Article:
Proteins are essential building blocks of cells and involved in virtually all processes in a living cell: structural and mechanical proteins help govern cellular architecture, transport and motility, while enzymes catalyse biochemical reactions required for cellular metabolism and energy production. Other essential functions include DNA replication and cell division, as well as cellular signalling, i.e. the communication within and between cells and their environments.
Examining at the molecular level how alterations in the sequence and structure of proteins affect their function is essential to gain a better understanding of their roles in health and disease. Structural biology techniques such as X-ray crystallography, NMR spectroscopy and more recently Cryo-EM have enabled exploring the structure and dynamics of biological macromolecules of varying size and complexity. Combining these techniques with cell biology, biochemistry and biophysical techniques furthermore allows us to probe the molecular mechanisms underlying their function and regulation also in cellular contexts.
We are interested in employing these integrated structural biology techniques in particular to explore the evolutionary relationship and functional repurposing of human proteins acquired by picornaviruses (through horizontal gene transfer).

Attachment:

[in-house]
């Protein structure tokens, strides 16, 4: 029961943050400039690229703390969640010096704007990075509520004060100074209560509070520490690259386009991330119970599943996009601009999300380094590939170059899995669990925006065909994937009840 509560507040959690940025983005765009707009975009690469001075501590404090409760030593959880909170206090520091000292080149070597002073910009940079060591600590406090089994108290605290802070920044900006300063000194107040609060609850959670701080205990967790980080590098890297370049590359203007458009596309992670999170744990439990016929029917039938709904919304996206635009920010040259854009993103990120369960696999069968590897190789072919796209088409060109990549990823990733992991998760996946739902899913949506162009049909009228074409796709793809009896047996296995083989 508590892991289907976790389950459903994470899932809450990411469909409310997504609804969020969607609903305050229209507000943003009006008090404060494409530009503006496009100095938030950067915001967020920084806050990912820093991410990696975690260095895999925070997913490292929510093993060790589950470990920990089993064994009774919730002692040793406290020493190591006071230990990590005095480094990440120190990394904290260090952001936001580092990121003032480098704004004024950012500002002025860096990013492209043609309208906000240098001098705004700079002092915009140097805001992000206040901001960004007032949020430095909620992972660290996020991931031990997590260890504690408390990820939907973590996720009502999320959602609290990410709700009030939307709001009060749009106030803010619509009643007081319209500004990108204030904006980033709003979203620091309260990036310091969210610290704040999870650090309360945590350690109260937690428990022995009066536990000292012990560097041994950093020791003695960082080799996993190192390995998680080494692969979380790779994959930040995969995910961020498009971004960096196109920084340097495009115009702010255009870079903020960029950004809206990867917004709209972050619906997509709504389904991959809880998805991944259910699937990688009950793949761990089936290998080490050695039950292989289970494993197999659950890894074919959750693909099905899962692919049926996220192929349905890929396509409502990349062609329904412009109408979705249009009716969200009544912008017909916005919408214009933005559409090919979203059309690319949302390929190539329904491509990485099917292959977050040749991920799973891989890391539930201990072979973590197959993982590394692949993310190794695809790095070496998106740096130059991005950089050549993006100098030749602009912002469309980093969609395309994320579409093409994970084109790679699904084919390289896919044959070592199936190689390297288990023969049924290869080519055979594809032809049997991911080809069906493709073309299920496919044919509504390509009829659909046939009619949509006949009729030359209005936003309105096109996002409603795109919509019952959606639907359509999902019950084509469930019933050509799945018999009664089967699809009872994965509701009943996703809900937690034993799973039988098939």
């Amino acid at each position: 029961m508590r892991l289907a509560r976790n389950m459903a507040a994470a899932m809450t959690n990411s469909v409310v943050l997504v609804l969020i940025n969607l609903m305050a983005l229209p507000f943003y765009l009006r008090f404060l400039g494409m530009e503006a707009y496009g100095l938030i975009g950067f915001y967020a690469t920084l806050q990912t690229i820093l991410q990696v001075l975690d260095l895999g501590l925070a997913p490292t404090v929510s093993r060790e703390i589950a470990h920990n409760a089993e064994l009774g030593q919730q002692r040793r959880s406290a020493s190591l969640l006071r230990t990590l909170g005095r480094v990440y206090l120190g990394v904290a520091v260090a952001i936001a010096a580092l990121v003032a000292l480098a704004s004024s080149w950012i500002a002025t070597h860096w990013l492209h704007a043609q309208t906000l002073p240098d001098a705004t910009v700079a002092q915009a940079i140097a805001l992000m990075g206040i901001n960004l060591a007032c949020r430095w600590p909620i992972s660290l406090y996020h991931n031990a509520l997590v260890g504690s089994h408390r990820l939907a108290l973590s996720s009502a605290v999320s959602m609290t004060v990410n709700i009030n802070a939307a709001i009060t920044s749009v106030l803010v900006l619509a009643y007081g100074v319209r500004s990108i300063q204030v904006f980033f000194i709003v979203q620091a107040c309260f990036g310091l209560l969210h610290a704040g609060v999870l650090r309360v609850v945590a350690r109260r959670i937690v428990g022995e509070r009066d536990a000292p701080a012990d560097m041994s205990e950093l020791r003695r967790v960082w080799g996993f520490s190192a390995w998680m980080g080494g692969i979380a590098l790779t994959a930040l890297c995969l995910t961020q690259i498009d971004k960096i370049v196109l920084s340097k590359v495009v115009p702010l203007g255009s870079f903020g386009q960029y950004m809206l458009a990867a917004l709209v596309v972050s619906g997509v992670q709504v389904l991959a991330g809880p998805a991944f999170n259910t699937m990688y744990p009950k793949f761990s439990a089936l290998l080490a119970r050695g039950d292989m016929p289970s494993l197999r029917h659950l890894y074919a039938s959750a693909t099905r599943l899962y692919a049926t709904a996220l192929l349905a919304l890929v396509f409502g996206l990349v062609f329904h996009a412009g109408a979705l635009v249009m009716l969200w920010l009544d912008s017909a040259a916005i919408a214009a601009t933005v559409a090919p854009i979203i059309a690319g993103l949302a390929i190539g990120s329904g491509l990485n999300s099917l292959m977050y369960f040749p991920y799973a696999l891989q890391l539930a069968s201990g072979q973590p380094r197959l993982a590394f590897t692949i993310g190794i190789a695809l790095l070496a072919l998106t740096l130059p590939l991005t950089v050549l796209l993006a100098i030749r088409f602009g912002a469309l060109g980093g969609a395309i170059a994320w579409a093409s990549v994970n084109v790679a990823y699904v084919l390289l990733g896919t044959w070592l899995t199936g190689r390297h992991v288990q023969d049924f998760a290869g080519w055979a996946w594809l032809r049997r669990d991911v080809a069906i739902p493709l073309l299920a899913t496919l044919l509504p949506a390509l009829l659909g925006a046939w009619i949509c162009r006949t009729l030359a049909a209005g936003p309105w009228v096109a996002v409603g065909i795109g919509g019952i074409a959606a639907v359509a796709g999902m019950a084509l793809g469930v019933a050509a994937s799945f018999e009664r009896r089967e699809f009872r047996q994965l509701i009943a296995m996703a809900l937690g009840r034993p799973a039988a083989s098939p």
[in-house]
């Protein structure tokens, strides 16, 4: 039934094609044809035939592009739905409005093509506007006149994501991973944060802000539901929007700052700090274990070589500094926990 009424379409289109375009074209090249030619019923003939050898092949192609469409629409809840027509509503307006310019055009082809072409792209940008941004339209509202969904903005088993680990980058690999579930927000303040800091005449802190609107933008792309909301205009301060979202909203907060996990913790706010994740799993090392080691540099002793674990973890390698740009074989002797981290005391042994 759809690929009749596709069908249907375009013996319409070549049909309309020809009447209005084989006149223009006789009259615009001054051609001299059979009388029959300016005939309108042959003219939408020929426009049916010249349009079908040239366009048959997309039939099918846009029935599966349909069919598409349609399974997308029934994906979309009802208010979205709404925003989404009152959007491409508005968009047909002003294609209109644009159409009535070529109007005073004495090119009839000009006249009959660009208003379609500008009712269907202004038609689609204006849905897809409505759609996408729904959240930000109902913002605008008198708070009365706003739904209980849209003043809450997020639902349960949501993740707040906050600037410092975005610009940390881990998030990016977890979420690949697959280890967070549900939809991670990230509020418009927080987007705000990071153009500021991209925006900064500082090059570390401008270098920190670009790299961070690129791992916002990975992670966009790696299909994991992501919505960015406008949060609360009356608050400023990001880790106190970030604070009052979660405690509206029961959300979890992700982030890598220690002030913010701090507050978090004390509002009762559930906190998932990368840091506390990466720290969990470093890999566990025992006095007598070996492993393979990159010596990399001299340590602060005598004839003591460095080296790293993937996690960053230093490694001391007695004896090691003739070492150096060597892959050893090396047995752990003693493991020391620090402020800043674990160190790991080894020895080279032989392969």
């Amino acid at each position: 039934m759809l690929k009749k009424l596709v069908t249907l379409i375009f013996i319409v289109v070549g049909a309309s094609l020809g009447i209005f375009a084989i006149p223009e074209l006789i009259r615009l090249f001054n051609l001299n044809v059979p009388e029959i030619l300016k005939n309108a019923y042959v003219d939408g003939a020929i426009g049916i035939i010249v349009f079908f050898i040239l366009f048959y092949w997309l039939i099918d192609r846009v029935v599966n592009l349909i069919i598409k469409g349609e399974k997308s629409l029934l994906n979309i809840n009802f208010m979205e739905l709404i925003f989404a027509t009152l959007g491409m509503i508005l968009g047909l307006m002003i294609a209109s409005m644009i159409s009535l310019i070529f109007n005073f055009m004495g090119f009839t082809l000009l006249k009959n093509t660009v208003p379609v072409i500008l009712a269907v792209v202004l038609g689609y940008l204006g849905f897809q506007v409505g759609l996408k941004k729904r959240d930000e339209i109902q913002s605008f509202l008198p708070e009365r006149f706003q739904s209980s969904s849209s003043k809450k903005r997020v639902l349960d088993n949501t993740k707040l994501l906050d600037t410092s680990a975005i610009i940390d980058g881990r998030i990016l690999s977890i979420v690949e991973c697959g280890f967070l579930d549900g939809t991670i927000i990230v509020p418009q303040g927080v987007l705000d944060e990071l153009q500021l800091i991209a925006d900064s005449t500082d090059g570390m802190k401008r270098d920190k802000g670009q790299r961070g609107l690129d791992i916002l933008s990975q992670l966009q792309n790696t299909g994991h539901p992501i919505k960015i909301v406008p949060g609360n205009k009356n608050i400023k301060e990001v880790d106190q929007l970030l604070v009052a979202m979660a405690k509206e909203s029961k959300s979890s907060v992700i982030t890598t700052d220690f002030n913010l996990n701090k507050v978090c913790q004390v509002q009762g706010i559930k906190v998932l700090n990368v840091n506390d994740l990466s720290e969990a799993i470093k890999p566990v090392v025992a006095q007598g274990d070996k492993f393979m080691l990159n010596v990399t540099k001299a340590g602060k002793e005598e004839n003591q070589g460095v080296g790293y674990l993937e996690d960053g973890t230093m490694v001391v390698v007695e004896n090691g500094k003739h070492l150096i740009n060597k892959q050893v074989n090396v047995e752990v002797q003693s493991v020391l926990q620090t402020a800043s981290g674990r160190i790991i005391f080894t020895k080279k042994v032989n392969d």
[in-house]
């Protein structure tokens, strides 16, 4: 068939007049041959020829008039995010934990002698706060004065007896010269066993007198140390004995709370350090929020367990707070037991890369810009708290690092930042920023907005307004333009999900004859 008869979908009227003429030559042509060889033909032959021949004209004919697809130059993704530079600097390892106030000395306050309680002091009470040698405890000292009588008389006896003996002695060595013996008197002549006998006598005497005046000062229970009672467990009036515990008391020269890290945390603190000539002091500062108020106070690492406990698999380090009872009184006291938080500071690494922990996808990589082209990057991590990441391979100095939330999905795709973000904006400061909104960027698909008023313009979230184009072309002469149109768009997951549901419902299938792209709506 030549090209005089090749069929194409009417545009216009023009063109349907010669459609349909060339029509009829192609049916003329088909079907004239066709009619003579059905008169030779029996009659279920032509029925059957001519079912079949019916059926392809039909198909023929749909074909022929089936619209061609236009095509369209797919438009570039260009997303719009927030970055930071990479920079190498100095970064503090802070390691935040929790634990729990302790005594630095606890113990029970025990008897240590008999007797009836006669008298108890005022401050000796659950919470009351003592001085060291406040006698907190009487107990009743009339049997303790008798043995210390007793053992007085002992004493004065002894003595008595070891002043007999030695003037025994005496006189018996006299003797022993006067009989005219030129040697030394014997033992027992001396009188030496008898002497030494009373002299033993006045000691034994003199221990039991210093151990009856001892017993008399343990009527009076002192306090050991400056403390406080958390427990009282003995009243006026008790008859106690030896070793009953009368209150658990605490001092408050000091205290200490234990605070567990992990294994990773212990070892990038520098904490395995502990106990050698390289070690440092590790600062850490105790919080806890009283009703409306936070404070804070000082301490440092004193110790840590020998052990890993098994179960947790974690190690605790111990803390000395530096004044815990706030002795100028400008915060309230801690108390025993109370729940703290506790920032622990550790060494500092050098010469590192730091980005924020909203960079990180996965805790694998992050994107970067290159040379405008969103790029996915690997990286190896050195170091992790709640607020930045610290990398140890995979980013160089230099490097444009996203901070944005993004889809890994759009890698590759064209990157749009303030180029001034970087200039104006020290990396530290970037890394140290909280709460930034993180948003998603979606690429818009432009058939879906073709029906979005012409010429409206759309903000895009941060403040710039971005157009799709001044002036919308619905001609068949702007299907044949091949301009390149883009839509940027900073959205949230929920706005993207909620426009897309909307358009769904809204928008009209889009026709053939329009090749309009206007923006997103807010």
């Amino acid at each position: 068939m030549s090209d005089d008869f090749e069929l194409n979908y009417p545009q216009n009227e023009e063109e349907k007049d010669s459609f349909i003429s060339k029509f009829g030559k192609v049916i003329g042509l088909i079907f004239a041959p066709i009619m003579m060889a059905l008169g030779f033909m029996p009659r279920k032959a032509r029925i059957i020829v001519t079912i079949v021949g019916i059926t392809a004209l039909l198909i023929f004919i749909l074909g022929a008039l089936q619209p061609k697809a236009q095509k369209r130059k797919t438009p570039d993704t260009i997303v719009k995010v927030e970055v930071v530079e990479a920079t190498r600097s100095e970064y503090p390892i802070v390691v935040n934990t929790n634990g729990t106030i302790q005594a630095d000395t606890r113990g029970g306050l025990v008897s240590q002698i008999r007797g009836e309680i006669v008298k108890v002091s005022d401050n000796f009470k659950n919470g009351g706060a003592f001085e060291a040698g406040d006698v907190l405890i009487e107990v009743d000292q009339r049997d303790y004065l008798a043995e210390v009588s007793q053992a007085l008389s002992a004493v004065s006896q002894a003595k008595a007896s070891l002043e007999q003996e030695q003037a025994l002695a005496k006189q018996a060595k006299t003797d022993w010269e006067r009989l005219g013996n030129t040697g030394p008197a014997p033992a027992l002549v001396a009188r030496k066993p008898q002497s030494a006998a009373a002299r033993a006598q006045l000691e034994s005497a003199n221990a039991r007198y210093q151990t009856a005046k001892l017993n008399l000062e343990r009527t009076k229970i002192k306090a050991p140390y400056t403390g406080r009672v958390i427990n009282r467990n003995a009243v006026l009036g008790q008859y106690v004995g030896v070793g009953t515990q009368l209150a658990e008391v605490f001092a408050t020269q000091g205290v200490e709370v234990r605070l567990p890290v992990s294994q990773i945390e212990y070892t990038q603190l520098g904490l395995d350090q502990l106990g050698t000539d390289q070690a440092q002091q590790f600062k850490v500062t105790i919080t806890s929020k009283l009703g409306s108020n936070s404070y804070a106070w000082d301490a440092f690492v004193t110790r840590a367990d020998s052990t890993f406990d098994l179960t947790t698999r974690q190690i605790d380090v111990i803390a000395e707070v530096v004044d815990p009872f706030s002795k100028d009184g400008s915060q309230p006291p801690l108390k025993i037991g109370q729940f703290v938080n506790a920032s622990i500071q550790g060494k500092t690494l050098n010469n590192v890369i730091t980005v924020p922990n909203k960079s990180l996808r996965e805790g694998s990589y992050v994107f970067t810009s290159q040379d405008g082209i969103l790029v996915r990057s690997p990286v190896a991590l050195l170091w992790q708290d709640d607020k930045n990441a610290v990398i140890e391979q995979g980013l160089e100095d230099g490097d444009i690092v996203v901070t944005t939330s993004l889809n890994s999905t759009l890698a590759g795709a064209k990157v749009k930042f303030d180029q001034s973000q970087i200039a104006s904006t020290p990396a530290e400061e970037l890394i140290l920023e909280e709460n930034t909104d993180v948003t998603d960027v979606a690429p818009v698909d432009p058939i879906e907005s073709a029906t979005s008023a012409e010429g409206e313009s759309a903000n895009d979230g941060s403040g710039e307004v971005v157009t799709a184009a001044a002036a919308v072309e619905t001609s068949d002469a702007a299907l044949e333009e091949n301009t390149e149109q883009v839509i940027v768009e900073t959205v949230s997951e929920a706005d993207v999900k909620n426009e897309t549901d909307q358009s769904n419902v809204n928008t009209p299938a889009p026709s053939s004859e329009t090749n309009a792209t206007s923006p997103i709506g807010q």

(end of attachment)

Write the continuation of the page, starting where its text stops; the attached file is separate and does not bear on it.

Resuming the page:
Picornaviruses are a major cause of infections in humans and animals (being the causal agents for e.g. the common cold, poliomyelitis, hepatitis A, Foot and Mouth disease). As such, it is of great interest to identify and characterise “host factors” (human proteins) necessary for viral infection, as well as homologous viral proteins. Such discoveries provide target candidates for the development of novel antiviral therapeutics and help us gain a better understanding of the lifecycle of these biomedically important viruses.
Particularly, we want to explore:
- How do proteins acquired by viruses through horizontal gene transfer get repurposed in short evolutionary time frames
- How do viral entry strategies get modified as repurposing occurs
- How can structural and biochemical information on host factors and viral genes lead to antiviral therapies